For anyone who wants to go out and do it – I would say just go out and do it – it’s stressful but just make it about a guy in a room  –  its all about dialogue, dialogue is free, write good dialogue…

Alan and his team are currently putting their film out into film festivals. Keep in touch with their project via their FB page & TW. The first trailer for their film can watched here  -

 May 19, 2015  No Responses »
May 122015


One thing I have learnt from working in the film industry –

Everyone wants to be a film director.

Those actors, runners, that guy over there holding a prop – they all have at one point dreamt of being the big guy, the captain of the ship, the driving force behind every production, the director. I’ve made the mistake of telling people before on set that I want to be a director  – you will send a crowd silent if you say that (I mentioned my big ambitions to a group of friends during set lunch – a producer, a grip, a camera assistant – they all went silent when I told them my dreams, bit their lips – maybe they were embarrassed for me, maybe it’s just something you don’t talk about whilst working in the business?).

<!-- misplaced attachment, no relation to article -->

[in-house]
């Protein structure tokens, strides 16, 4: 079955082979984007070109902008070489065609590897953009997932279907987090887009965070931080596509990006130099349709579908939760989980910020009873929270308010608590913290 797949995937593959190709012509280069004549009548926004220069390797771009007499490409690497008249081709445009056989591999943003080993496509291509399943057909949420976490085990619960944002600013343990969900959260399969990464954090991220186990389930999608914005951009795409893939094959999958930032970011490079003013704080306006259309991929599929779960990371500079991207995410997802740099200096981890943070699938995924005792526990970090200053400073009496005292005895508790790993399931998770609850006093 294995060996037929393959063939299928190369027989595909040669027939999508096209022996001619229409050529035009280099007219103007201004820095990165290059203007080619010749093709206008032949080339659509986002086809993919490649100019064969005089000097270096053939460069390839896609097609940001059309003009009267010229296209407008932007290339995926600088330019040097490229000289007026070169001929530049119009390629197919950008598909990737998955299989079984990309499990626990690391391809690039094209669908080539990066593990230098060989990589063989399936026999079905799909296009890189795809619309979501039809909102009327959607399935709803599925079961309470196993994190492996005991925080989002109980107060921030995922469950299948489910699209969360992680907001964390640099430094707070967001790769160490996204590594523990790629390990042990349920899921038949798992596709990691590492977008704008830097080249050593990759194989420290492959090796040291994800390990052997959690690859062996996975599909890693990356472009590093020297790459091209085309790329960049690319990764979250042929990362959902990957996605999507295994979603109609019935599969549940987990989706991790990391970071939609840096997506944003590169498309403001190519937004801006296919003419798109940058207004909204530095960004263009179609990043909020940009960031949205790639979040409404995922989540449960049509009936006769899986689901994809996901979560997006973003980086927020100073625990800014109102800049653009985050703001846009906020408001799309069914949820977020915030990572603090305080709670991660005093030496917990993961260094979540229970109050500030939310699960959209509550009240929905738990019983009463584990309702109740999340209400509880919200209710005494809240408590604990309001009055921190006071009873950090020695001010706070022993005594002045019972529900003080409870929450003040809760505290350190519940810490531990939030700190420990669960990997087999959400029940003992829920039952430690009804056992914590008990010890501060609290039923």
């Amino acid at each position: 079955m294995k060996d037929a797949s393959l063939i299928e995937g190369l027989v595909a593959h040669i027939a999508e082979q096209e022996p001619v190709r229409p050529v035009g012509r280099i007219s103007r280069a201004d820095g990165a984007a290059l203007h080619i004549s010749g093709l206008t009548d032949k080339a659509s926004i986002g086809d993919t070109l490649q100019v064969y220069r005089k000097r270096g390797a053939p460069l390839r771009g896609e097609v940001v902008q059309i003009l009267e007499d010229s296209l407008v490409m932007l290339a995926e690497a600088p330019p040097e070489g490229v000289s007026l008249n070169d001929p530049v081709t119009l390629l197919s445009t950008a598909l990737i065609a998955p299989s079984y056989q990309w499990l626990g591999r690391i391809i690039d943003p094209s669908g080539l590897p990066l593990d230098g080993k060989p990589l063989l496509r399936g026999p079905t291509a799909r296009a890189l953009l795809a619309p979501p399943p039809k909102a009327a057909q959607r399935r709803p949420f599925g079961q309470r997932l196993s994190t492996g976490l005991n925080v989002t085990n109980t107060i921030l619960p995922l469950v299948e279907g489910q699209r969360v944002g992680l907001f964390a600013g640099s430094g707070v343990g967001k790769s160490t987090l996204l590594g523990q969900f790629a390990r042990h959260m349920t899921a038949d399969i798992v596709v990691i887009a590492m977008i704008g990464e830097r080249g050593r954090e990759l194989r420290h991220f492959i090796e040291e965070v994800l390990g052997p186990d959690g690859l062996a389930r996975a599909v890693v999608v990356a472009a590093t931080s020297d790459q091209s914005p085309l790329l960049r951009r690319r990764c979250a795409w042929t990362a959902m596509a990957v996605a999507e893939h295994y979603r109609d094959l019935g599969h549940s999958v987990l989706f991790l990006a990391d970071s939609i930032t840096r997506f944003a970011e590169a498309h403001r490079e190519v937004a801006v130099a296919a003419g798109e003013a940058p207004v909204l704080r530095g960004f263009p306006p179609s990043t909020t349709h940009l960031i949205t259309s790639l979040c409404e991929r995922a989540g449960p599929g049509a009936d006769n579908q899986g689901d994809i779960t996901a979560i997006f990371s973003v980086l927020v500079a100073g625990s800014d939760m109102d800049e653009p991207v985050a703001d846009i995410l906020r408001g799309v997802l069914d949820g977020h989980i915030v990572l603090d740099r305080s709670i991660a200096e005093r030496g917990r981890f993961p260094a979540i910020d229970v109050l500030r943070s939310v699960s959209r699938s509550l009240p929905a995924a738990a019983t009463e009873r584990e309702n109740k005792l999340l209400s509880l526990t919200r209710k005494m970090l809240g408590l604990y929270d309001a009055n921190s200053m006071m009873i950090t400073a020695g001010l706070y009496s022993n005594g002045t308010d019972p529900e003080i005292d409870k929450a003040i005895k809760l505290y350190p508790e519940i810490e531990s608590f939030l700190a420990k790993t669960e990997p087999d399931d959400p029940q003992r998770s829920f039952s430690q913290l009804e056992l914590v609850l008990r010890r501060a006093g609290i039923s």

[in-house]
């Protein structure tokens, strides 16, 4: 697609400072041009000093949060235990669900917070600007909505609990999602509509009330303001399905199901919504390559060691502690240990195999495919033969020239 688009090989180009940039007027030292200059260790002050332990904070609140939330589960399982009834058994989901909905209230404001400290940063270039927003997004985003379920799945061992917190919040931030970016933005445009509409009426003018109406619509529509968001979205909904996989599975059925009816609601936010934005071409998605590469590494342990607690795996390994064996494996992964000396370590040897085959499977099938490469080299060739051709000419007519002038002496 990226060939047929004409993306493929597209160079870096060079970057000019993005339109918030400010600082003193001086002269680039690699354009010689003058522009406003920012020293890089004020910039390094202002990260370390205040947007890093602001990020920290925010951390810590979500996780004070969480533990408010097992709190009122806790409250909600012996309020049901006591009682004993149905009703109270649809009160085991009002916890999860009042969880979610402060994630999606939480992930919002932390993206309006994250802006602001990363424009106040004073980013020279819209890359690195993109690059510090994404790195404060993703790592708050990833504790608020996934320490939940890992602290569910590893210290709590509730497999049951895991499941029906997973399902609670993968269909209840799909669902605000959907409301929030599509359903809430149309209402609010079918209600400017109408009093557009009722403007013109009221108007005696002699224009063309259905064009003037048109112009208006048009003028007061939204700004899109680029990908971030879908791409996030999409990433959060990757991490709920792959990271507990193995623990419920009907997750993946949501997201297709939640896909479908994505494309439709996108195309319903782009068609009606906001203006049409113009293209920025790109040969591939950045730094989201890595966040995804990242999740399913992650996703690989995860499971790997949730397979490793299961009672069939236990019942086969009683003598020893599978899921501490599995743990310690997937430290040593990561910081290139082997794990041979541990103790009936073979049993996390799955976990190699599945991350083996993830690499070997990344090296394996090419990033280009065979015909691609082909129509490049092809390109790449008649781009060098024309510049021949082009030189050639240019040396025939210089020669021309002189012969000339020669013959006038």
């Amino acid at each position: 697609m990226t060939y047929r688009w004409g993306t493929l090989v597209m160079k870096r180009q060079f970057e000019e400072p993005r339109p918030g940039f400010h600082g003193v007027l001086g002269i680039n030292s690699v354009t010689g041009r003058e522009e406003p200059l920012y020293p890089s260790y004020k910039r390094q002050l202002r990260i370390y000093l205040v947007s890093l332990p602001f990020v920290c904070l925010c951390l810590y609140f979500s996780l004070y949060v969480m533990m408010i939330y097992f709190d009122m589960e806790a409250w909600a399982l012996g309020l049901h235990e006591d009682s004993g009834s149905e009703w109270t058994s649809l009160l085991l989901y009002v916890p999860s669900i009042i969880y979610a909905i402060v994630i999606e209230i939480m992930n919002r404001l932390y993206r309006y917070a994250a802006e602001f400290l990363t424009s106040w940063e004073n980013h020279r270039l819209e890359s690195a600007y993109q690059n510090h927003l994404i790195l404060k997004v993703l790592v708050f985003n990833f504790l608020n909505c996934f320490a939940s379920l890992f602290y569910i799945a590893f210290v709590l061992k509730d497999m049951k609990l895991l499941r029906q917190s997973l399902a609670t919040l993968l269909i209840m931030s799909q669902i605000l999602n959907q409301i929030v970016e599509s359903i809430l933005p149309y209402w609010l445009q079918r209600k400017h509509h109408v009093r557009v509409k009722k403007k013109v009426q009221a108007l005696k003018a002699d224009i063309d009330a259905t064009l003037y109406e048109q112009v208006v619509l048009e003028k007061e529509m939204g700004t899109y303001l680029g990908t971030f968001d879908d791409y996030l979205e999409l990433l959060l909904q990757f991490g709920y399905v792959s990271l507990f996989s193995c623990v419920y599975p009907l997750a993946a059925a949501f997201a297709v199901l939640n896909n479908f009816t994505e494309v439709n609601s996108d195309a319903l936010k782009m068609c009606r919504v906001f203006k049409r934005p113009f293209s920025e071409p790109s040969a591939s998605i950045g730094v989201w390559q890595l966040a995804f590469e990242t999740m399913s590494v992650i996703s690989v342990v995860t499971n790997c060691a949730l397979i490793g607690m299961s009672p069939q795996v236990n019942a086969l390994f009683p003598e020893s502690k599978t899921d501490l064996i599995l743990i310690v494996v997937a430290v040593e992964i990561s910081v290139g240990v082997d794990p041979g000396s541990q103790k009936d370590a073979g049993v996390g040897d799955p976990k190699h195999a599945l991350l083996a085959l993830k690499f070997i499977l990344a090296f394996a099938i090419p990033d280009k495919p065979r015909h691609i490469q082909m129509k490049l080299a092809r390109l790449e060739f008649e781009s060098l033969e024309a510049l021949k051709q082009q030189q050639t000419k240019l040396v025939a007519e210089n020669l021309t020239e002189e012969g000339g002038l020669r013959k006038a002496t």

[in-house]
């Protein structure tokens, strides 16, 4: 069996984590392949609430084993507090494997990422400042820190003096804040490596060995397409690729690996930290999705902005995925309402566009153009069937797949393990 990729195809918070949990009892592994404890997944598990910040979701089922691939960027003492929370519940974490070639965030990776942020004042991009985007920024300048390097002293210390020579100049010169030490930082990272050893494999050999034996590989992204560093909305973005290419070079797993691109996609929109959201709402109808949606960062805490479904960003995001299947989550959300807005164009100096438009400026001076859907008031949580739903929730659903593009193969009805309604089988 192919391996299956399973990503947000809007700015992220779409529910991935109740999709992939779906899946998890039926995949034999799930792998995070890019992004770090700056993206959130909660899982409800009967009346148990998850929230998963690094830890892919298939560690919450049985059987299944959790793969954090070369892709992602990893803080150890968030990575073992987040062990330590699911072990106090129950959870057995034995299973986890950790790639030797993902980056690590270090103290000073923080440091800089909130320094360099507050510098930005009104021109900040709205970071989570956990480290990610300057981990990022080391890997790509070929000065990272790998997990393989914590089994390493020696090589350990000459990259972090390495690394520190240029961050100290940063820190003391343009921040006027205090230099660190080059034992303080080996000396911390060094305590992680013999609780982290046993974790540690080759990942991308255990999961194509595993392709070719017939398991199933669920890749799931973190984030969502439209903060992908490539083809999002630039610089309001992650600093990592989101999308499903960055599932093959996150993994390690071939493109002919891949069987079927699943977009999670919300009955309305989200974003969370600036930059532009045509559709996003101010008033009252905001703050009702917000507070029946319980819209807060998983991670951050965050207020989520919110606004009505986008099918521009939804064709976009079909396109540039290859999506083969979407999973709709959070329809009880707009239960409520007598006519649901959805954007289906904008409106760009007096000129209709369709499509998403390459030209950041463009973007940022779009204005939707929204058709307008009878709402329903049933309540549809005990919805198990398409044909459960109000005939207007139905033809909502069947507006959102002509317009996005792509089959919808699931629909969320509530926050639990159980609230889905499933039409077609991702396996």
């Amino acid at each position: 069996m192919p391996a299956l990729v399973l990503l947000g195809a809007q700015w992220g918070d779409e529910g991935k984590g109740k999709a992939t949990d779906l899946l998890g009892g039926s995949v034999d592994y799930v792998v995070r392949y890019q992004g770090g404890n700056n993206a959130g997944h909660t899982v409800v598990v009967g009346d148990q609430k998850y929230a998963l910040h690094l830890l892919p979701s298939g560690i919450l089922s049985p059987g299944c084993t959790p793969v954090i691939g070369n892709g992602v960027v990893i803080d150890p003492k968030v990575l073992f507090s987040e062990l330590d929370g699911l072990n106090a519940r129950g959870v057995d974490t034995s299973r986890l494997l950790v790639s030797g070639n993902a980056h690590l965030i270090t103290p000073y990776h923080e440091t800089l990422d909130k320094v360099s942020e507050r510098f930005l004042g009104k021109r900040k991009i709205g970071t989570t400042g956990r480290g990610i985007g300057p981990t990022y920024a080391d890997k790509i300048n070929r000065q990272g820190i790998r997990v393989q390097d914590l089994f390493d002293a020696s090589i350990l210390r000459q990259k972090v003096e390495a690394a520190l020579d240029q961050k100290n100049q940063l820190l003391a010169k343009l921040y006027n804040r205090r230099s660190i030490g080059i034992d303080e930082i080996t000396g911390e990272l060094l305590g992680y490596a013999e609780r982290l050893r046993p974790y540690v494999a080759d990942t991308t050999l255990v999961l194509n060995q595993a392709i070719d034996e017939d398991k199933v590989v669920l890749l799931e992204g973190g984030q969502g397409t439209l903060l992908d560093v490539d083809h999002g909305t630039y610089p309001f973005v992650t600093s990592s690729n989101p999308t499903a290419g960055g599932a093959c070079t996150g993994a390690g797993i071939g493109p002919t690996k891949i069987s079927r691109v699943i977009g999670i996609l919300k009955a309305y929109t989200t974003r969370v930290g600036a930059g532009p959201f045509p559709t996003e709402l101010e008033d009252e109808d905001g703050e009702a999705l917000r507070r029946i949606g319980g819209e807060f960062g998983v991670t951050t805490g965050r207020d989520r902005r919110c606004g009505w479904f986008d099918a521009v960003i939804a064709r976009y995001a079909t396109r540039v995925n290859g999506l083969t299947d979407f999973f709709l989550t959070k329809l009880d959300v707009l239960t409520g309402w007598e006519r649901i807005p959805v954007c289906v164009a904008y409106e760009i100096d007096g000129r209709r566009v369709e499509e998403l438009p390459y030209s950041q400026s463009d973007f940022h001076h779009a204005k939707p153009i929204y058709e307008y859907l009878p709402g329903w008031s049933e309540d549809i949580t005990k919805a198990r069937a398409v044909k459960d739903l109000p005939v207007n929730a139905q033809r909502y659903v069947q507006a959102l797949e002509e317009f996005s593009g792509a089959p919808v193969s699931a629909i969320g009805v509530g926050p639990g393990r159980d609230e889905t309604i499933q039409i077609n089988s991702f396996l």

Oky, so you’ve made a few short films, maybe you are planning to make a feature film, perhaps you’ve already made one, you exist as a  beginner director. You even have a twitter page saying just that – your name/film director –and below a link to your personal site. It’s great you’ve made the first step towards your dreams but there is a problem – there are thousands of people like you out there at this level and you want to be the best. Just how do you stand out. Here are some ideas: